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More than eight in 10 motorists (83 percent) admitted they have always had a love for driving and more than a third (34 percent) reckon that love has “grown with age”. The poll of 2,000 UK car owners also revealed that our motors have become a refuge from work, a meditation space – and a music studio. But it’s bad news for passengers and back-seat drivers – as people prefer to be on their own at the wheel rather than having company (44 percent compared to 19 percent).
It also emerged that although people aren’t able to drive as much at the moment, half of respondents have previously used car journeys to escape from everyday life.
And a quarter enjoy the quiet time it gives them.
The study, commissioned by Volkswagen Financial Services UK, also found more than one in 10 like that they can’t be interrupted while driving and 15 percent use it to unwind.
As a result, one in five long for more time behind the wheel as it gives them the opportunity to sing out loud without the embarrassment of being overheard.
More than half (56 percent) even consider alone time in the car to be just as good as some quality me-time.
Dan James, from Volkswagen Financial Services UK, said: “For a lot of people, the love of driving still exists.
“There are those who have learned to love it, and those who have always had a love for it.
“It’s one of the very few places we can take some time out from our busy everyday lives, find some simplicity in a complex world, relax and clear our minds, and just focus on the road ahead.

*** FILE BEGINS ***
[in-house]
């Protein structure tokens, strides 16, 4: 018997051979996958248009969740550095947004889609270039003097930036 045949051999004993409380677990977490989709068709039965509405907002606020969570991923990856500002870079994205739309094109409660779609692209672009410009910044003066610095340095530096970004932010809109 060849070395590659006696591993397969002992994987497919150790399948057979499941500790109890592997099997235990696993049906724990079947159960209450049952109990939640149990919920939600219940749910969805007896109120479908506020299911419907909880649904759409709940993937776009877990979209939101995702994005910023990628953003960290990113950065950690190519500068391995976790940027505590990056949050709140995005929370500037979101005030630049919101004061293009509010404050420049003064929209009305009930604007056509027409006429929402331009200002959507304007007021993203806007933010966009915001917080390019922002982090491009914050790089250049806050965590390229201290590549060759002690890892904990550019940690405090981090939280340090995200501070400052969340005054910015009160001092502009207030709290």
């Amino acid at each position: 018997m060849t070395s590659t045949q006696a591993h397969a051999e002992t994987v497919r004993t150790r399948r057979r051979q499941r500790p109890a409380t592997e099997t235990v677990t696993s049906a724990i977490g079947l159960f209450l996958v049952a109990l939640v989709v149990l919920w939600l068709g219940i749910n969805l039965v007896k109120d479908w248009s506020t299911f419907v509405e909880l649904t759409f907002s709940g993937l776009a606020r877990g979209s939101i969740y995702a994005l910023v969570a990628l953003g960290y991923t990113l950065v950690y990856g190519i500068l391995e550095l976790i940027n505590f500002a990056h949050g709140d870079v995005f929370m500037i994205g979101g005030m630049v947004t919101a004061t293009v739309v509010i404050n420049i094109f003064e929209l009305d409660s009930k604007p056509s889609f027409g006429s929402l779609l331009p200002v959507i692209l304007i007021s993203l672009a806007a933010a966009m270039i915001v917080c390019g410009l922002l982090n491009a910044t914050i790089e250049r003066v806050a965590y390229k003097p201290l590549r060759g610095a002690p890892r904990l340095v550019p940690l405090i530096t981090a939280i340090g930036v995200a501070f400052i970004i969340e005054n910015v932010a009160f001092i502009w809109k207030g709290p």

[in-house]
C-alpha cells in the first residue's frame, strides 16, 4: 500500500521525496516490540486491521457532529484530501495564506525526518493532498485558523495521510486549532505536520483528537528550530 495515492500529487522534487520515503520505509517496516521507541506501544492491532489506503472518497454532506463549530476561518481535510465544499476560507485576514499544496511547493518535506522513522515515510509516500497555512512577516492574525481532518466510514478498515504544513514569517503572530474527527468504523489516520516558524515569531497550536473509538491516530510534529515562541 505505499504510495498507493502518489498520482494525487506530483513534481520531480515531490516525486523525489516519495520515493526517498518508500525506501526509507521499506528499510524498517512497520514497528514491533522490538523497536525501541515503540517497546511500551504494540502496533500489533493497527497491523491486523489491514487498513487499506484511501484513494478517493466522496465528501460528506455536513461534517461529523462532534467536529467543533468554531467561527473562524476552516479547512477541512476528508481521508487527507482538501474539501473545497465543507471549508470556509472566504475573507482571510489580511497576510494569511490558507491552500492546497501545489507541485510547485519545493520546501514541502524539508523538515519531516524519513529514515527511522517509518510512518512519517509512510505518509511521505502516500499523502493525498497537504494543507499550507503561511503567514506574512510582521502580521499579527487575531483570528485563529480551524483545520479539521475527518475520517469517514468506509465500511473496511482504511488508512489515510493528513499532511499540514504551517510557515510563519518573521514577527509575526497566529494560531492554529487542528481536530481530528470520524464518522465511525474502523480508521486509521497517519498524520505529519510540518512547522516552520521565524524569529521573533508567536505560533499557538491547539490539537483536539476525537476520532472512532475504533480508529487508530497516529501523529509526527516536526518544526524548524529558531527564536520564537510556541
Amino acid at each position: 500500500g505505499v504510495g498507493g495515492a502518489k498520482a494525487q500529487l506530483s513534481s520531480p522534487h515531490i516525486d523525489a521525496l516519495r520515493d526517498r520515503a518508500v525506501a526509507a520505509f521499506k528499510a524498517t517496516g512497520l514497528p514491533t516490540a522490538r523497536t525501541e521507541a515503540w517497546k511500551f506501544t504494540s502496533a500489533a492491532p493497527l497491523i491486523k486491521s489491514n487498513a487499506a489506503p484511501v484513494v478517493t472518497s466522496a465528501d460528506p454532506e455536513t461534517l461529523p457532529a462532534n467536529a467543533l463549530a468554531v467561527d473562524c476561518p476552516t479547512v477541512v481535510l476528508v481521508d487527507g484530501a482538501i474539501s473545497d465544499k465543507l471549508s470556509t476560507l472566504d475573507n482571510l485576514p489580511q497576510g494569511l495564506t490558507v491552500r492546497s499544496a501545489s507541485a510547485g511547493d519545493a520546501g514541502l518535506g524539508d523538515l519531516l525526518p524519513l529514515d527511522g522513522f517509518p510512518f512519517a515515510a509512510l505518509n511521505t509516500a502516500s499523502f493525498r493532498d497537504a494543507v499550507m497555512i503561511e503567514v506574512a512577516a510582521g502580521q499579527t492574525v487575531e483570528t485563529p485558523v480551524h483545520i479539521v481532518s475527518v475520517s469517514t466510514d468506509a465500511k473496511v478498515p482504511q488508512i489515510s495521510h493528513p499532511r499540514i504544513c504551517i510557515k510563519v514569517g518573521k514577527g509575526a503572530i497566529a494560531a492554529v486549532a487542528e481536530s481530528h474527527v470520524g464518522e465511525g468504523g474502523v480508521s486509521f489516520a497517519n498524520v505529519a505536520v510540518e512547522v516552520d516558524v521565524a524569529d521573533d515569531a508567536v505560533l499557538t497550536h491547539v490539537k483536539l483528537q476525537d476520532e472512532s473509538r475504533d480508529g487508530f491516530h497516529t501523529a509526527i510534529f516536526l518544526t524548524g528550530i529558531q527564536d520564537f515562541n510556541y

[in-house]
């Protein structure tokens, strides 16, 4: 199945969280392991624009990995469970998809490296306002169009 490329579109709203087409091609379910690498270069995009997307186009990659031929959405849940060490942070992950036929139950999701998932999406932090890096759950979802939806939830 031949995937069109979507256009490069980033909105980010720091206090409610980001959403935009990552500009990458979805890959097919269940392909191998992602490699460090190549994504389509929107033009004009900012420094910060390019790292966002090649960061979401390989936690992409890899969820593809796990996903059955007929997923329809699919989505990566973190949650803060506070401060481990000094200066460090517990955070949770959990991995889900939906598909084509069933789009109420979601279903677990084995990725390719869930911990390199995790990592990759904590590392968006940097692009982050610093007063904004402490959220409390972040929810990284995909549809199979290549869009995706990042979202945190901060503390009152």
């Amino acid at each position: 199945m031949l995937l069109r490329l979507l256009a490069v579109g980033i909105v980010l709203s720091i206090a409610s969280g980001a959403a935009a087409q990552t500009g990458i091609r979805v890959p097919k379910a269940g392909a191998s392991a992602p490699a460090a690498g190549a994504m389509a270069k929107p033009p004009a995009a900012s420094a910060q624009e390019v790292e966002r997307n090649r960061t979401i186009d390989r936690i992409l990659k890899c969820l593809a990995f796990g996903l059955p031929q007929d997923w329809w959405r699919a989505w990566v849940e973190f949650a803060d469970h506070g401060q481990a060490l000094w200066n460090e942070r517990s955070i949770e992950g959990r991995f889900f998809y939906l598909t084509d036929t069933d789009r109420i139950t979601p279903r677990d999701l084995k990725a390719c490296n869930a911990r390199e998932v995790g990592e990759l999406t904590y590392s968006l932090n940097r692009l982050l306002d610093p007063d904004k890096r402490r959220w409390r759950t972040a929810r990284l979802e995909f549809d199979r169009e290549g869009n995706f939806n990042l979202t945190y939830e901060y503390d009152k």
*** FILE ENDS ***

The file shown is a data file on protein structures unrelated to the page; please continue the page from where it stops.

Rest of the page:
“For many this has become more apparent recently as they no longer have the journey to and from work, missing out on that valuable time to unwind after leaving the office before they get home to family life.”
The study also found 52 percent of adults generally love driving, and 71 percent of those can’t ever see themselves falling out of love with it.
Another three in 10 see it as a passion rather than a necessity, with more than half starting to miss driving if they haven’t been able to get behind the wheel for a long time.
But lockdown has seen the time spent in the car drop by almost half – going from nearly four-and-a-half hours a week pre-Covid to just two hours and 48 minutes now.
As a result, 26 percent have missed being able to travel somewhere new, 25 percent the sense of freedom and 19 percent simply having the time to themselves.
Despite the overall love of driving, the study conducted via OnePoll, revealed traffic jams are the top bugbear, followed by potholes, driving in the dark and getting lost.
Dan James added: “People are looking forward to getting back out on the road again when they can, and enjoying some of those things that we’ve missed about spending time in the car.
“We make it as simple as possible for people to have access to driving, however and wherever they need it, to keep the love affair for driving alive.”
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